Please tell me what you think. How would you judge this book from its cover?
And if you have any suggestions on the new website, please let me have them. I’m still making plenty o’ changes.
Many thanks for Carolyn Yalin for creating this site, and for teaching me how to use Word Press. If you, too, want a nifty site like this, and some shiny Word Press knowledge, you can contact her at carolyncreates.com.
And now, for a little more on Backwards, if you’re curious. Here’s the back cover stuff:
It was Saturday, November 15th, but I didn’t know that. I wouldn’t understand the strange countdown of days that formed my existence until later. All I knew then was that I was alive, alone, and trapped in the body of a dead person.
At the moment that Dan’s life ends, the Rider’s begins. Unwillingly tied to Dan, the Rider finds himself moving backwards in time, each day revealing more of the series of events that lead to Dan’s suicide.
As the Rider struggles to figure out what he’s meant to do, he revels in the life that Dan ignores. Beyond the simple pleasures of a hot shower and the sun on his face, the Rider also notices the people around Dan: his little sister, always disappointed by her big brother’s rejection, and his overwhelmed mom, who can never rely on Dan for help. Most of all, the Rider notices misfit Cat with her purple hair, artistic talent, and fragile beauty. But Cat doesn’t want anything to do with Dan, paying attention instead to friendly, charismatic Finn. While the days move in reverse and Halloween looms, Cat becomes the center of the Rider’s world, until the Rider finds out why Cat is so angry with Dan and what the Rider must do to make things right.
*You can Pre-order it now. Hardcover, ebook, and an audiobook (produced by Brilliance Audio) to be simultaneously released*
Stuff I probably shouldn’t tell you about why I wrote Backwards:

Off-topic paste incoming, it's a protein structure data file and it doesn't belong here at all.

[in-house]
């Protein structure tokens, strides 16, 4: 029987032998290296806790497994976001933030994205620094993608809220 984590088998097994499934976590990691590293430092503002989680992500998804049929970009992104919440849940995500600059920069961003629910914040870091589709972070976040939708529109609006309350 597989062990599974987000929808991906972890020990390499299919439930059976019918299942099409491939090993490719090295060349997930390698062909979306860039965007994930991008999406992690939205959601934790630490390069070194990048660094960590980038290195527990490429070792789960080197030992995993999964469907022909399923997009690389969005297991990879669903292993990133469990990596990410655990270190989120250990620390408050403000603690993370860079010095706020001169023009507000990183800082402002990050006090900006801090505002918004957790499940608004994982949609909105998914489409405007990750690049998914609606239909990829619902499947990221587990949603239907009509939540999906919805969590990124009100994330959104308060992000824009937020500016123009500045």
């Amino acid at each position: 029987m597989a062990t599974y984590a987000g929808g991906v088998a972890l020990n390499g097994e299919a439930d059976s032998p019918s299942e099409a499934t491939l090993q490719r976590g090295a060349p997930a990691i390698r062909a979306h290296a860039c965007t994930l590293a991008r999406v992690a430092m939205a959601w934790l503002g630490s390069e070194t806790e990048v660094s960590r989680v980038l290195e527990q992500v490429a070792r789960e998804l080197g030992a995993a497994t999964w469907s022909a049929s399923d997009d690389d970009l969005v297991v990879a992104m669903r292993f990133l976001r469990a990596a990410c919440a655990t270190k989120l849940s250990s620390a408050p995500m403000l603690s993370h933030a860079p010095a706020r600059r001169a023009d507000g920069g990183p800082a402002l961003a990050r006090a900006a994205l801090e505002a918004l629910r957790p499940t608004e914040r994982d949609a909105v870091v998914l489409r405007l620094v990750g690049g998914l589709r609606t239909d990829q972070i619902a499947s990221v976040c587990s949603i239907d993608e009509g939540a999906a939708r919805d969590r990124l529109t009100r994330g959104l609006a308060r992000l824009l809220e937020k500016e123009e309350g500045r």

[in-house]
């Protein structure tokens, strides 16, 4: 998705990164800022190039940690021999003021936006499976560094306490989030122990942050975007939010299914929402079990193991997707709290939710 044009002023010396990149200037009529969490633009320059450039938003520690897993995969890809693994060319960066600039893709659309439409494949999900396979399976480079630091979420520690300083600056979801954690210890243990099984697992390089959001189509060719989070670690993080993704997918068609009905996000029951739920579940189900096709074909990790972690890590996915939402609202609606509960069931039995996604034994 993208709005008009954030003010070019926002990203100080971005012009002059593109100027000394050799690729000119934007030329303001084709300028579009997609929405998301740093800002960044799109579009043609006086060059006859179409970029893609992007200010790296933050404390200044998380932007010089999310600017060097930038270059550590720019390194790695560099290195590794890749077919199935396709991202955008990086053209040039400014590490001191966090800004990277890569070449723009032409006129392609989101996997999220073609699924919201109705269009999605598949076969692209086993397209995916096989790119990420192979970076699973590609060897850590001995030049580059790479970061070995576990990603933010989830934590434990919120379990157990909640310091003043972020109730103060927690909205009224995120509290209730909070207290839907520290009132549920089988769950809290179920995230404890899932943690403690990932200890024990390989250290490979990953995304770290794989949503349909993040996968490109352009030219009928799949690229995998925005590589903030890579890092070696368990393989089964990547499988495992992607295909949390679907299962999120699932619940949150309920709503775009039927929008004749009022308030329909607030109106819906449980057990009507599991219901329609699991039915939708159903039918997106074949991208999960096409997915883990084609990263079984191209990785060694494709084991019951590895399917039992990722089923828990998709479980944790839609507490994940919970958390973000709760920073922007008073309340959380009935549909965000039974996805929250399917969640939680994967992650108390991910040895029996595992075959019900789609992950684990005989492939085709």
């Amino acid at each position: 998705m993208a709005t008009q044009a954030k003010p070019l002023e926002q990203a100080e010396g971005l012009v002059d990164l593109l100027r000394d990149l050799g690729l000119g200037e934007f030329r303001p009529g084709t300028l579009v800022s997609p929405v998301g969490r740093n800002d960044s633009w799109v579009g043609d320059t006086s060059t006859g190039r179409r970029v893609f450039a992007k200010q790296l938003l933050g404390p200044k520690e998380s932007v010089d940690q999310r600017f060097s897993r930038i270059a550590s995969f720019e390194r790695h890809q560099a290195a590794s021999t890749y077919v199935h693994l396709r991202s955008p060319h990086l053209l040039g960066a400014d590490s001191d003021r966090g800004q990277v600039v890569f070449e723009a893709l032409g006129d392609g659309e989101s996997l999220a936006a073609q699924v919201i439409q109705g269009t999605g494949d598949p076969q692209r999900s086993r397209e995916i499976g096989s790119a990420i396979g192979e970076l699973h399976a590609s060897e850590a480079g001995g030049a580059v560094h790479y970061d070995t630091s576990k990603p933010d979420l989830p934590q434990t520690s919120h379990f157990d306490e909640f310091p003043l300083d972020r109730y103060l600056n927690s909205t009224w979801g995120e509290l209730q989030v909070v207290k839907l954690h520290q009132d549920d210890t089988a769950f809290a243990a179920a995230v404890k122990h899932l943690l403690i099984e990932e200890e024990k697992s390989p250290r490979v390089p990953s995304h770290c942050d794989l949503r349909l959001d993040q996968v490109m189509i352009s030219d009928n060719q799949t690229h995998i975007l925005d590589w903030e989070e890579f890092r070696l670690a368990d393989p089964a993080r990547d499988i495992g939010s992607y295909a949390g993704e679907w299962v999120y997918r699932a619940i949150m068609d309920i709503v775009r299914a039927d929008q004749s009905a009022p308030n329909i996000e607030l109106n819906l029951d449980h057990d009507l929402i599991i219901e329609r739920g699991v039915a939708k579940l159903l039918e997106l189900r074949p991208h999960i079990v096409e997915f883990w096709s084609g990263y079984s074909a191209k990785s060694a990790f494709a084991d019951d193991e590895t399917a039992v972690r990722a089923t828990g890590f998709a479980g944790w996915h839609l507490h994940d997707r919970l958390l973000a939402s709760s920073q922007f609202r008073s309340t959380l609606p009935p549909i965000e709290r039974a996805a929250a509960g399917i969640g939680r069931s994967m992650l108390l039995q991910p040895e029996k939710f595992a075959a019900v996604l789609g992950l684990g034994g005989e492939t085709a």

I’ll be honest, this is an odd little book. I wrote it more out of necessity than intention (in fact, the initial idea hit me with such insistence that I had to pull over no less than six times on a drive home from Denver to write it down).
Around that time a couple students at the school where I taught killed themselves, a mother wrote me a letter about her son who killed himself, and someone close to me had recently attempted suicide. I felt surrounded by the issue and I wanted to do something about it. The more I looked into it, though, the less satisfied I was with the way a lot of fiction dealt with suicide. Some books seemed to glorify suicide, while others were so depressing that by the end of the book I wanted to curl up and disappear. But as a teacher, and a person, I’d seen too many lives be impacted by suicide and other self-destructive behaviors to stay silent.
In writing Backwards, I wanted to grapple with the seriousness of suicide (and other difficult issues like bullying and sexual assault), while also writing an engaging, entertaining, and hopefully uplifting story. The only way I could think of to do this was to have the story be narrated by a character who’s traveling backwards in time. So the book begins with both a death and a birth, as the narrator comes into this world. What happens afterwards (or before) is something I hope you’ll read to find out.
One more confession… initially, I thought Backwards would be a simple story, but it ended up being the most complex and challenging thing I’ve ever written. Throughout it all, Candlewick has been incredibly supportive of the project, and the book design they’ve done is amazing. I’ve never seen a book like it before. I hope you’ll check it out. Here’s the opening paragraph (check out that backwards font):